Kintsukuroi is the Japanese art of repairing broken pottery with lacquer that is mixed/dusted with gold, silver or platinum. It’s a method of mending an item without drastically altering its appearance or removing its character. Essentially, the decorated repair becomes part of the item’s new form.
And it’s the mindset of kintsukuroi, preserving not recreating, that drove the choices Paul made with this car once the title was in his name.
The suspension was plenty worn by 2015 and the gold-laced epoxy stitching it back together starts with a custom air ride setup. The hard-lined system is built around Air Lift Performance management, twin tanks and dual compressors.
CAtuned W124 front struts and BILSTEIN B8 rear shocks damper the car, while Slam Specialties bags replace the factory springs. Piecing together a workable suspension setup involved a bit of trial and error, as it was reputedly only the second vehicle of its model type to be put on air, and the first in the Western Hemisphere.
Measuring 18×8.5-inches, the fifteen52 Tarmac wheels are not obnoxiously wide, nor do the tires fitted to them have an excessive amount of stretch. “I want to grow old with the car, so I didn’t want to do anything that wasn’t reversible,” Paul noted. “The fenders aren’t even rolled… flares, extreme camber… they date a car I wanted to make style choices that could go the distance.”
JDM clear corner lights replace the amber lights, and that’s quite honestly all Paul has done to the exterior. For now.
Paul has an authentic AMG body kit waiting in the wings, but until something forces that particular modification he’s fine leaving the exterior the same as when it left the factory.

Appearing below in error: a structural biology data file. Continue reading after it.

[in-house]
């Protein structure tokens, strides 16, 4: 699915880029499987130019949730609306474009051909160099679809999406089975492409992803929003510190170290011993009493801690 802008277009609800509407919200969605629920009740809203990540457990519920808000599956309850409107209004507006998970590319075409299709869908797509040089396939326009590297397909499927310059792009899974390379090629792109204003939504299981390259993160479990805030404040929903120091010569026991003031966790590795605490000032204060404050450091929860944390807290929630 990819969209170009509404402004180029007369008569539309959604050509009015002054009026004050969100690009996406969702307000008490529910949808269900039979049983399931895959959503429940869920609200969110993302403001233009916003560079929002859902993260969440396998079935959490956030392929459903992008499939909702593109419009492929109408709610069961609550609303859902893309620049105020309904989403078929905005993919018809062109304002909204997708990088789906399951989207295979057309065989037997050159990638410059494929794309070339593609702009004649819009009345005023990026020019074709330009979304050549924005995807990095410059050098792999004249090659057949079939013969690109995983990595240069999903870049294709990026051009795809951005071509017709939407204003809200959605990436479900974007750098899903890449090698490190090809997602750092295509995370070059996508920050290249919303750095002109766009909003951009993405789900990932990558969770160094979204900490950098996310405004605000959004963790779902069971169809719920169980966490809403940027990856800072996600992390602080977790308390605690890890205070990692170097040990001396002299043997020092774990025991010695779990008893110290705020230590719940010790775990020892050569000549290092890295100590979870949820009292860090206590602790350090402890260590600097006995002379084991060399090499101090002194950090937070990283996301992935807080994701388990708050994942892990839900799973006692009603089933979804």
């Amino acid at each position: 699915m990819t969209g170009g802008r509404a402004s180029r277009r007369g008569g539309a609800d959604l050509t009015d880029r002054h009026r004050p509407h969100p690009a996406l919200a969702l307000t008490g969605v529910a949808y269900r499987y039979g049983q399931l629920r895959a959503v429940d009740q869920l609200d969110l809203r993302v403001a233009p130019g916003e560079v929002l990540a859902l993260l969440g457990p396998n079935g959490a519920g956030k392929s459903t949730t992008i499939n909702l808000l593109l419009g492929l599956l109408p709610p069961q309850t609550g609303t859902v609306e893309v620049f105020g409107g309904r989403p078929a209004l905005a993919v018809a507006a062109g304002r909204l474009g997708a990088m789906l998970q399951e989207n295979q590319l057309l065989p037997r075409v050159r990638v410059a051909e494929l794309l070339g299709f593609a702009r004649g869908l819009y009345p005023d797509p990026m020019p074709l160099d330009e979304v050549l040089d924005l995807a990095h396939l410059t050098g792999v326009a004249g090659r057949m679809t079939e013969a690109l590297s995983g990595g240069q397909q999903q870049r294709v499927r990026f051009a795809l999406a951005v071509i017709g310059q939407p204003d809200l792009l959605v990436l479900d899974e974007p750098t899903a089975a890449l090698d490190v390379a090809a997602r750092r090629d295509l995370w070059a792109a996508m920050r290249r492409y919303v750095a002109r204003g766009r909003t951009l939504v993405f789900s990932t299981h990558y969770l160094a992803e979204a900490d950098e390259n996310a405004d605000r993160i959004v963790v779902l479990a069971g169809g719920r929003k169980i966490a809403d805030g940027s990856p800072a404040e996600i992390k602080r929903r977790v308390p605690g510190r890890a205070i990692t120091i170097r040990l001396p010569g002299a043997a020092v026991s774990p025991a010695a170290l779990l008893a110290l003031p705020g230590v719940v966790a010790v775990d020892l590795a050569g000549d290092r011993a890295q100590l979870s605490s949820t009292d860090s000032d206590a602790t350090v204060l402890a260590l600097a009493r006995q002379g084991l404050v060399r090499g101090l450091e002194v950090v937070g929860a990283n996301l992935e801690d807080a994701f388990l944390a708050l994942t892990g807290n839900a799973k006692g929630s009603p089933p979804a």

Inside, an even lighter touch has been applied. It’s been cleaned up, but again only just enough to be presentable.
The high-touch areas show plenty of wear, signatures from its former owner. The carpet is frayed from Salvatore’s dress shoes, and the inner door handles are scratched from his rings. There’s also no doubt a scuff or two in the passenger foot well from Paul himself jumping in the moment his grandfather would pull up.
But polishing or repairing these areas would remove some of the car’s sentimental value, so they’ve been left untouched. Again, preservation prevails over alteration or restoration.Riding Into The Sunset
Salvatore is no longer with us today, but the legacy he has left with Paul and his immediate family is. From a young age, Paul’s grandfather instilled in him the importance of the human element. A very social person, Salvatore tried to bring people together to create memories in every instance he could.
Paul is using the Mercedes and his enthusiasm for cars in general to do the same.
As Paul has a Civic Type R and Nissan S-chassis for thrashing, the SL 500 is mostly used for special occasions, but it’s definitely no garage queen. It’s been to New York, Vermont and Ocean City – popular enthusiast destinations where Paul’s been able to reconnect with people he’s met throughout the years as his passion for cars has grown.
Many an afternoon turned night has been spent in and around the car, sharing laughs with friends.
At a time when cars are almost disposable among enthusiasts, it’s refreshing to tell a story of someone willing to keep a vehicle for an extended period of time. I’m sure each of us has a car from our past we wish we kept, and personally, I am envious of Paul for keeping this car for all the right reasons.
Photos by Keiron Berndt